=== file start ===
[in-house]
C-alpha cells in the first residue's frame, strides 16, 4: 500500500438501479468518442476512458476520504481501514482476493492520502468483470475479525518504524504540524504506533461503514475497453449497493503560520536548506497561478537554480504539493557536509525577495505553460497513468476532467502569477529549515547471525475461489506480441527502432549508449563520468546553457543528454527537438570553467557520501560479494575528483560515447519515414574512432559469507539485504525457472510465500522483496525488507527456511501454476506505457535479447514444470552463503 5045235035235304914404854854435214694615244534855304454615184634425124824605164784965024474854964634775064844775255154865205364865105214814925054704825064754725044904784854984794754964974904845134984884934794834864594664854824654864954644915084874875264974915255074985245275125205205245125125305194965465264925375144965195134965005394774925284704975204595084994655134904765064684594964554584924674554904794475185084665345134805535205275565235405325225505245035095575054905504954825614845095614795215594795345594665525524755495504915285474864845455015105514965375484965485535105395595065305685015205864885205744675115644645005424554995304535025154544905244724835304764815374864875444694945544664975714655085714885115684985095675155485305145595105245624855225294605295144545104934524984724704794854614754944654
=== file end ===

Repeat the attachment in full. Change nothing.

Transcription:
[in-house]
C-alpha cells in the first residue's frame, strides 16, 4: 500500500438501479468518442476512458476520504481501514482476493492520502468483470475479525518504524504540524504506533461503514475497453449497493503560520536548506497561478537554480504539493557536509525577495505553460497513468476532467502569477529549515547471525475461489506480441527502432549508449563520468546553457543528454527537438570553467557520501560479494575528483560515447519515414574512432559469507539485504525457472510465500522483496525488507527456511501454476506505457535479447514444470552463503 5045235035235304914404854854435214694615244534855304454615184634425124824605164784965024474854964634775064844775255154865205364865105214814925054704825064754725044904784854984794754964974904845134984884934794834864594664854824654864954644915084874875264974915255074985245275125205205245125125305194965465264925375144965195134965005394774925284704975204595084994655134904765064684594964554584924674554904794475185084665345134805535205275565235405325225505245035095575054905504954825614845095614795215594795345594665525524755495504915285474864845455015105514965375484965485535105395595065305685015205864885205744675115644645005424554995304535025154544905244724835304764815374864875444694945544664975714655085714885115684985095675155485305145595105245624855225294605295144545104934524984724704794854614754944654